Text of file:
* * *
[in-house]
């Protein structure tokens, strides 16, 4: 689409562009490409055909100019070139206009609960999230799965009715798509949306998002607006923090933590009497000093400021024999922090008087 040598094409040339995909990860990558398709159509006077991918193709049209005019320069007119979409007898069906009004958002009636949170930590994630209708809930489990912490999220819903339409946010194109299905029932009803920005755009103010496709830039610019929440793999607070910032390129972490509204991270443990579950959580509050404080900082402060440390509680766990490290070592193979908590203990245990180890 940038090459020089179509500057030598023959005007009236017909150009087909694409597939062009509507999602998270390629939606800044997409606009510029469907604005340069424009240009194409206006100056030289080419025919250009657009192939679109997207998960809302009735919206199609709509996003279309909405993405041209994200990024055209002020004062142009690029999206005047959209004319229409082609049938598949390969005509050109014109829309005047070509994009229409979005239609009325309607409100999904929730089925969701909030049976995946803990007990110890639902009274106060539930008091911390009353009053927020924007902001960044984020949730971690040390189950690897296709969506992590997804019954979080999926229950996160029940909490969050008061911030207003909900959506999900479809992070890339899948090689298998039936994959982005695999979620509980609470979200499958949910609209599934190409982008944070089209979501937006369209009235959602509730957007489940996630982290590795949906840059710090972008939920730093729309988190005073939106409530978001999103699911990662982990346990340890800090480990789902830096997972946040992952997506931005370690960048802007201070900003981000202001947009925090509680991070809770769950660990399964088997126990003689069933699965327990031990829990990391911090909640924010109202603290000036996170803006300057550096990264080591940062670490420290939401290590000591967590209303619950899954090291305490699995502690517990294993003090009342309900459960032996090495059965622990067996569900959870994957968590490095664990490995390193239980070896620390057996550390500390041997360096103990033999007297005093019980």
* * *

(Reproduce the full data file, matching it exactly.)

[in-house]
């Protein structure tokens, strides 16, 4: 689409562009490409055909100019070139206009609960999230799965009715798509949306998002607006923090933590009497000093400021024999922090008087 040598094409040339995909990860990558398709159509006077991918193709049209005019320069007119979409007898069906009004958002009636949170930590994630209708809930489990912490999220819903339409946010194109299905029932009803920005755009103010496709830039610019929440793999607070910032390129972490509204991270443990579950959580509050404080900082402060440390509680766990490290070592193979908590203990245990180890 940038090459020089179509500057030598023959005007009236017909150009087909694409597939062009509507999602998270390629939606800044997409606009510029469907604005340069424009240009194409206006100056030289080419025919250009657009192939679109997207998960809302009735919206199609709509996003279309909405993405041209994200990024055209002020004062142009690029999206005047959209004319229409082609049938598949390969005509050109014109829309005047070509994009229409979005239609009325309607409100999904929730089925969701909030049976995946803990007990110890639902009274106060539930008091911390009353009053927020924007902001960044984020949730971690040390189950690897296709969506992590997804019954979080999926229950996160029940909490969050008061911030207003909900959506999900479809992070890339899948090689298998039936994959982005695999979620509980609470979200499958949910609209599934190409982008944070089209979501937006369209009235959602509730957007489940996630982290590795949906840059710090972008939920730093729309988190005073939106409530978001999103699911990662982990346990340890800090480990789902830096997972946040992952997506931005370690960048802007201070900003981000202001947009925090509680991070809770769950660990399964088997126990003689069933699965327990031990829990990391911090909640924010109202603290000036996170803006300057550096990264080591940062670490420290939401290590000591967590209303619950899954090291305490699995502690517990294993003090009342309900459960032996090495059965622990067996569900959870994957968590490095664990490995390193239980070896620390057996550390500390041997360096103990033999007297005093019980």